Robots are increasingly being designed for applications that call for autonomy and adaptability, beyond the safe and predictable confines of repetitive assembly-line tasks. From machines that move elderly people around care homes and stock-taking devices that roam busy supermarkets to self-driving cars and aerial drones, these robots must navigate complex environments and interact with the humans that populate them.
Doing so safely and efficiently in the future will rely less on improving robotic motion than on improving the way robots acquire and process the sensory data used to guide that motion, argues David Dechow, a machine vision expert at industrial robotics manufacturer FANUC America. Engineers, he reckons, have pretty much “solved the kinematic issues, so that a robot can move around without bumping into too many things.” But technology that will allow intuitive gripping and proper object recognition, he says, “is still a long way off.”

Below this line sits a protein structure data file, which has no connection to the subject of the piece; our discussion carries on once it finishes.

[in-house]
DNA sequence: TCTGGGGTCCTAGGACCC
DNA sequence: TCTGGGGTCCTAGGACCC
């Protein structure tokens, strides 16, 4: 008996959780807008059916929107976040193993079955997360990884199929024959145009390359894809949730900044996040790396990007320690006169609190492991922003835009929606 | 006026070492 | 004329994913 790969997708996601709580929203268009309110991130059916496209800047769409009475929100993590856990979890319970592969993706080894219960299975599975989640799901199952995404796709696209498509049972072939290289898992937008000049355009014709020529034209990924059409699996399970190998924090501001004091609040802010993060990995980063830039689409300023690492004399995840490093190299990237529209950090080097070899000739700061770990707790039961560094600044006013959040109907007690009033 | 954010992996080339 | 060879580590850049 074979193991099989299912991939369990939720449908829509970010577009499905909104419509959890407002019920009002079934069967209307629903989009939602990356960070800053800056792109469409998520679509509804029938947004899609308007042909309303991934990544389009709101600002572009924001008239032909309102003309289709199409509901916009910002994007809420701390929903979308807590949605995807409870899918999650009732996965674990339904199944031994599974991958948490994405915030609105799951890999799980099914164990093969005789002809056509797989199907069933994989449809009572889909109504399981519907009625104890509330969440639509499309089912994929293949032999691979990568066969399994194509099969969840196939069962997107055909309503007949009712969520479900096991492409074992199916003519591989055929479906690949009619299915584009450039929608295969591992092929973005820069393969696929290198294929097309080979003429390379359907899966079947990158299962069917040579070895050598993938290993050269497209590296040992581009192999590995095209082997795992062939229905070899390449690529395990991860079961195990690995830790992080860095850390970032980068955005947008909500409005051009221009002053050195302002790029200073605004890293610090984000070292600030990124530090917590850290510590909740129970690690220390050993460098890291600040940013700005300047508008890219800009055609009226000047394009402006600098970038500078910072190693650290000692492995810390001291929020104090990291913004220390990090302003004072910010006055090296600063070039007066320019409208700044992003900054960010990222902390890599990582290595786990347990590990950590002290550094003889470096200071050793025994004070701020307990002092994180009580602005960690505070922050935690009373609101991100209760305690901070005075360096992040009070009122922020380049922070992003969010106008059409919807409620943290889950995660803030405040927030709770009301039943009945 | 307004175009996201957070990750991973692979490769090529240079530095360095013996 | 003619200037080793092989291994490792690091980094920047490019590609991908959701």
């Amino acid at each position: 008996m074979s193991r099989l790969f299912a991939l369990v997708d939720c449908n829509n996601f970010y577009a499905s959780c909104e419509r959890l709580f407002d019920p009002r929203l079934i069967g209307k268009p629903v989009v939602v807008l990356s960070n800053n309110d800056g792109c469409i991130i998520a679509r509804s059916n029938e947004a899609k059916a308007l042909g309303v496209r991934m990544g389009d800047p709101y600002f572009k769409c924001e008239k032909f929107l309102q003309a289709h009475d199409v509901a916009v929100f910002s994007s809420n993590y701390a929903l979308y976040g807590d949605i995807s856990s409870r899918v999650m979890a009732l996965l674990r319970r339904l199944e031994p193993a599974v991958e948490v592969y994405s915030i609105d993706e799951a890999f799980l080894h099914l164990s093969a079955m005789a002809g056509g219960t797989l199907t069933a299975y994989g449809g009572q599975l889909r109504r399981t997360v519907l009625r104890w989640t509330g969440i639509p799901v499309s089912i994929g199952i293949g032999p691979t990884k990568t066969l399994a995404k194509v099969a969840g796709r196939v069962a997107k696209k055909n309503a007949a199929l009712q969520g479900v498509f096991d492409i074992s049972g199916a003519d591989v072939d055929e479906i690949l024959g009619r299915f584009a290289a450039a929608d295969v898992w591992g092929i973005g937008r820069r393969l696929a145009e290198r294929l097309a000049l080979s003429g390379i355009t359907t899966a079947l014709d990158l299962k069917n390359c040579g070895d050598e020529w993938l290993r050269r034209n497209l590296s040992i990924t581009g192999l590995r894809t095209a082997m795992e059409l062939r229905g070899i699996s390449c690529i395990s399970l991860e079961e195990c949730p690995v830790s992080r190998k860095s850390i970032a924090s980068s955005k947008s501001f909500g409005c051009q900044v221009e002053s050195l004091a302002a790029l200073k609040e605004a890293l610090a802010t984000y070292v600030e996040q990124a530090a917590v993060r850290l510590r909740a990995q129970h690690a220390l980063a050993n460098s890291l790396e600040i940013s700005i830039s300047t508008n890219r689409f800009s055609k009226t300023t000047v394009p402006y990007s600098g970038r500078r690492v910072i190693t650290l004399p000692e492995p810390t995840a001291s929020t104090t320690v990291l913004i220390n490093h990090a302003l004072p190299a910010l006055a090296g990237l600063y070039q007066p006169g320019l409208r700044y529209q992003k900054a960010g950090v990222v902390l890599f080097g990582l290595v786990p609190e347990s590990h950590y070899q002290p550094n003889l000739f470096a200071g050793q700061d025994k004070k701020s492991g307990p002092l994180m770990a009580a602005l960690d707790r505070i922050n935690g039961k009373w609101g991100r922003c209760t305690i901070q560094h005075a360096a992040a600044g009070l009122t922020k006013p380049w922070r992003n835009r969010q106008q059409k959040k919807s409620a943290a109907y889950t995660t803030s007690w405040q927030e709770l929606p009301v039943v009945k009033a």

Yong-Lae Park, a mechanical engineer at Seoul National University in South Korea, agrees that better sensors will be an essential part of tomorrow’s robots. Park is one of many researchers today using optics and photonics technology to improve robots’ awareness of the world around them—in his case, by employing fiber sensors to make humanoids more dextrous. “For robots to be part of our daily lives, we need to have a lot of physical interactions with them,” he says. “If they can respond better, they can have more autonomy.”